As uninvited spewers go, customoffers.com is pretty unremarkable. They first showed up on 9 November 2001 and managed to blap in 17 messages before I finally blocked them. Like most of the others, however, being rejected with a "553 Depart Ye Cursed Spammers" message initially did not impress their infrastructure.
They appeared to have given up after 22 Dec 2001, but then something arrived from the Scott Hirsch operation claiming to be an advertisement for stuff from Sears.
On 28 November 2001 em5000.com began sending touts for ImazingOffers, winfreestuff, ItsAllAboutGreatOffers, Chase Manhattan Bank, gambling and college scholarships. Five messages in three days caused them immediate admission to the elite ranks of the blocked.
There is reason to believe that this was not the only list they have ended up in, as they changed IP blocks and reappeared as em5000.net, managing to slip two more in on 12 December before I noticed and updated their listing. Like so many others, they tried frequently for quite a spell.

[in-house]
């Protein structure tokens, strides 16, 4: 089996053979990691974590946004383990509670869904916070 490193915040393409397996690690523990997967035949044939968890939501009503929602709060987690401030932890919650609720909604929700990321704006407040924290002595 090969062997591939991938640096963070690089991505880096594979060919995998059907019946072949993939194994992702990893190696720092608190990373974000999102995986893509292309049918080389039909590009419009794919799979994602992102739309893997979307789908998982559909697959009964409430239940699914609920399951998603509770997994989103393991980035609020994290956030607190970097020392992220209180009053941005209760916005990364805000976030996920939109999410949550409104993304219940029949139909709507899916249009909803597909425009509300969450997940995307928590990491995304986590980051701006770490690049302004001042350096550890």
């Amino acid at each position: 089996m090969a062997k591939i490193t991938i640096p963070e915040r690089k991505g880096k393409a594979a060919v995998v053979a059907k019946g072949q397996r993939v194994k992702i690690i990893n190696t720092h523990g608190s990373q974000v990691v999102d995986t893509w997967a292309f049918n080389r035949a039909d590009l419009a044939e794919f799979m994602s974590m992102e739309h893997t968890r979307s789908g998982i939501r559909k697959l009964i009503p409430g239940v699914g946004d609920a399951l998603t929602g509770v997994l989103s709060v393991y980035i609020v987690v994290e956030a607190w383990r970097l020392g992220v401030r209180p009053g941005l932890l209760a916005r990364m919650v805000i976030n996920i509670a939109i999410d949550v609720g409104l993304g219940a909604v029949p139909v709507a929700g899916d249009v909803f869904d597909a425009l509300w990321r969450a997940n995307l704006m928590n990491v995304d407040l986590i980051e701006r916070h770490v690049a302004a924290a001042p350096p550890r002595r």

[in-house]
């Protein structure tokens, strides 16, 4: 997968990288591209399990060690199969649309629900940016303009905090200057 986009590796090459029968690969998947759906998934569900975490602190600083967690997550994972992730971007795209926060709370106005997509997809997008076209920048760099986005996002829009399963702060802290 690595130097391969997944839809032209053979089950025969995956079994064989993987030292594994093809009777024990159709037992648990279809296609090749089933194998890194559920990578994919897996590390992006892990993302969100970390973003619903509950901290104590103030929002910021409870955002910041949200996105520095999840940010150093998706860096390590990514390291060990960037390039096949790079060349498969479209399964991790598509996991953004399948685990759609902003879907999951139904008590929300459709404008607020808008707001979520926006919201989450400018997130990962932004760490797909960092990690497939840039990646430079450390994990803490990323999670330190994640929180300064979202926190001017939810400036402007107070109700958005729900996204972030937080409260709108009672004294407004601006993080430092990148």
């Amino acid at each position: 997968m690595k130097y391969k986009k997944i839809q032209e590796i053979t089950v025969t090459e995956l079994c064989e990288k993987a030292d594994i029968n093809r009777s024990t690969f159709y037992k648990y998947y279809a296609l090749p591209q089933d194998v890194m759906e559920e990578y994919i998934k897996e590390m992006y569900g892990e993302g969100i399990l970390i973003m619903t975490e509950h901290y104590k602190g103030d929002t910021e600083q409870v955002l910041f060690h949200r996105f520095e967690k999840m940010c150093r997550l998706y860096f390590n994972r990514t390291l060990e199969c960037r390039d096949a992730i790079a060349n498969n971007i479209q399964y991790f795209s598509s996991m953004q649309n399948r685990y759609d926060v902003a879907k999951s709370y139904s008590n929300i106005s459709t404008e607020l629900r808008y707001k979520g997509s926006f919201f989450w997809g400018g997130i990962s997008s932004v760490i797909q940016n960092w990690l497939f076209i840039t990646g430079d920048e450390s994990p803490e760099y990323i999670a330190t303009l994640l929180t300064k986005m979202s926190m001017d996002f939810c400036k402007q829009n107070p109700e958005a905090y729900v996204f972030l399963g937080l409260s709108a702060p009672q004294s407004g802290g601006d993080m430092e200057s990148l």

02-Feb-2002: They are now using a new envelope sender, jdrmedia1.net
11-Feb-2002: This time they have decided to abandon even the pretense of using a valid envelope sender, and claim to be something "@bounce.37.121.144". This would appear to be a seriously dim move, given the number of systems that now refuse mail from an invalid envelope sender. But then, the whole operation seems to be characterised by a significant lack of wattage.